Create a safe space for feelings

It probably comes as no surprise that it’s hard for kids and teens to open up and talk about hard things. When they are in survival mode at school all day, they often want to check out and forget about their stress at the end of the day.

Youth definitely need time to distract themselves and decompress after a long day, but it’s also essential to create an open-door policy for talking about all kinds of stressors they confront each day. Teens will talk when they trust their grown-ups to listen without judgment or immediate solutions.

Tetteh agrees that youth need a safe space to communicate with their caregivers. She suggests tying a ribbon around the doorknob to indicate that it’s a good time to enter and have time together or use a parent-teen journal to address difficult topics without the intensity of a face-to-face conversation.

Other ideas include talking while doing something together. Teens are more likely to engage in deeper conversations when they don’t feel watched, so shoot some hoops, play a board game, or cook something together while you talk. If it feels like nothing works, meet them where they are by connecting over text.

Balance downtime and positive family connections

Family time can be restorative for youth as they step away from their stressors and sink in to the comfort of positive interactions at home. To that end, create space for family time on the weekends, and give the kids a voice in planning how the time is spent. A family hike might sound fun and energizing to you, but a tired kid might really need a family movie with a side of hot chocolate.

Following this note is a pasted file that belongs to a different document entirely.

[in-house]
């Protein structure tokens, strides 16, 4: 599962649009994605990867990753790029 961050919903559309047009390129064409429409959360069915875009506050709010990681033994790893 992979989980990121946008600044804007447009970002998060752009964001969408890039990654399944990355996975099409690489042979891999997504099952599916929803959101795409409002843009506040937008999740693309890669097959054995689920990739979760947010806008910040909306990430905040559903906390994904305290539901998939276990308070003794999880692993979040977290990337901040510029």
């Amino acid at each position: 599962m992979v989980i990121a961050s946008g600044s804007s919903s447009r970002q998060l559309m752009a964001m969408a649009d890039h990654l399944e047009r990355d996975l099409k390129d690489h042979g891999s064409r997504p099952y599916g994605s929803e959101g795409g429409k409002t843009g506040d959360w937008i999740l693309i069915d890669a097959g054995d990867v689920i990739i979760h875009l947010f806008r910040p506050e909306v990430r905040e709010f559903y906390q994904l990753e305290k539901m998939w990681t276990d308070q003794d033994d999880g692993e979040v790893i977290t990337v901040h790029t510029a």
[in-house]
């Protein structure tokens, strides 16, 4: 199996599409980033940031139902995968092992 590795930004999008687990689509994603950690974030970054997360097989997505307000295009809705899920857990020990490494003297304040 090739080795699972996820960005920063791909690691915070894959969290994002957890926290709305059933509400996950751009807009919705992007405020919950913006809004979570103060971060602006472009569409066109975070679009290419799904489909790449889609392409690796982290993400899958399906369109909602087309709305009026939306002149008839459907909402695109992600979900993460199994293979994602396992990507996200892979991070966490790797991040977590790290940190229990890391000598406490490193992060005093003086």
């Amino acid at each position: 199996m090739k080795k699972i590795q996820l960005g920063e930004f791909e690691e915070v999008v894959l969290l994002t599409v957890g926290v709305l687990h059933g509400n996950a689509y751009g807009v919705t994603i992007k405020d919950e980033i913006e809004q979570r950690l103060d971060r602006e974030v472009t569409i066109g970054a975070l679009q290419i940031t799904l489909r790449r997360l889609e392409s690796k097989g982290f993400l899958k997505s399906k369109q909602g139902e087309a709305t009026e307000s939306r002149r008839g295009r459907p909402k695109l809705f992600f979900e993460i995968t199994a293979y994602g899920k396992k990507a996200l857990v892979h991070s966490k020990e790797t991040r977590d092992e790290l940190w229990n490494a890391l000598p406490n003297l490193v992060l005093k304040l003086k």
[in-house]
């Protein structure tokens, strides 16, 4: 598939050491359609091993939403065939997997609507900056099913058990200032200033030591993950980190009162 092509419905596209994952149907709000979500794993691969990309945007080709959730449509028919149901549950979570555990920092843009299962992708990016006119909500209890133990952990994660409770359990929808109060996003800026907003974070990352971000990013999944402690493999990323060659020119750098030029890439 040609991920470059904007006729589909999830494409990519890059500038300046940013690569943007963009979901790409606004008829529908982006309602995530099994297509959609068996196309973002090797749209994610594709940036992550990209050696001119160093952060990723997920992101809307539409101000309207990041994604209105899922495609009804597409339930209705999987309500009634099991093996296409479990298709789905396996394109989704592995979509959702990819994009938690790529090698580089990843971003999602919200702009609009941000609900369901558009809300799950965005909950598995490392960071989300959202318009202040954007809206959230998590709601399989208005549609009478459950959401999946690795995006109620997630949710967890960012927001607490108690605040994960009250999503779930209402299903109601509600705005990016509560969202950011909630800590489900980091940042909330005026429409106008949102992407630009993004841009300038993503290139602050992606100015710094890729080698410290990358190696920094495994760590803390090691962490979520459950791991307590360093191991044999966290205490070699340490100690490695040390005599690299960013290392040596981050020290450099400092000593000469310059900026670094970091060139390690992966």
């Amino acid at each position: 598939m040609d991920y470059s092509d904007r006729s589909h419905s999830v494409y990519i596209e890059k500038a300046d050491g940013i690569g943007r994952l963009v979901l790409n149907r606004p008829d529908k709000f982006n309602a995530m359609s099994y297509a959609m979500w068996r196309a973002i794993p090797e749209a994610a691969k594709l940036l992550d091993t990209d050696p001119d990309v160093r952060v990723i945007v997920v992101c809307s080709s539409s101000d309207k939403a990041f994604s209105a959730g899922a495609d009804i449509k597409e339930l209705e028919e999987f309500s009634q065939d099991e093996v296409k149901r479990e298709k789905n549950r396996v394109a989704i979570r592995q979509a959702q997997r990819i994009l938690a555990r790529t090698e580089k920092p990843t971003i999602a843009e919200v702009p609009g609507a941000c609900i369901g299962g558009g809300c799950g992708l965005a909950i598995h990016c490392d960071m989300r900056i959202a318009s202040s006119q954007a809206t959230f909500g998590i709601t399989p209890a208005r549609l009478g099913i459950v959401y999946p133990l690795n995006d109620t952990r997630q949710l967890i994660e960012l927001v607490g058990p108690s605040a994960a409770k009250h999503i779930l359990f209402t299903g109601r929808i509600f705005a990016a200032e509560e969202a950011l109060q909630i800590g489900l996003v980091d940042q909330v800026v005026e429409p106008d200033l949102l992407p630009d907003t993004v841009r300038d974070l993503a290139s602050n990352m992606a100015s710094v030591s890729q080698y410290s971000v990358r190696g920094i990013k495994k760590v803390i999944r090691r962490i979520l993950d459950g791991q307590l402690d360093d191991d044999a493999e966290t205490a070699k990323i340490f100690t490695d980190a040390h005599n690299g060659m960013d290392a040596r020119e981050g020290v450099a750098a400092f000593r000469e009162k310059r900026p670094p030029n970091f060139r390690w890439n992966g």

Our youth also need plenty of downtime right now, though, as they don’t get much of it. “Family time is important but also build in plenty of free and creative time at home,” said Tetteh, “because they have very structured days at school.”

Teens often tell me that they feel a pressure to be productive, even when they have an open block of time in their schedules. The push for achievement to attain future success can get in the way of self-love and self-care.

One of the best gifts parents can give their teens right now is the gift of time to figure out who they are and what inspires them. To do this, they need to be creative, listen to music and explore interests that don’t have a grade attached.

There are no simple solutions to walking kids through this difficult time. My daughter spent her long weekend studying for finals and wrapping up any assignments before her first semester of high school ends. There were periods of stress and exhaustion, but we took walks on the beach, ordered our favorite food and binged “One Tree Hill” during her study breaks to make the experience less overwhelming. And then she got lost in her artwork to recover.

I can’t remove the stressors from her life, but I can walk by her side and support her as she works through them, and maybe, just maybe, that will fill her cup enough to help her thrive instead of just survive.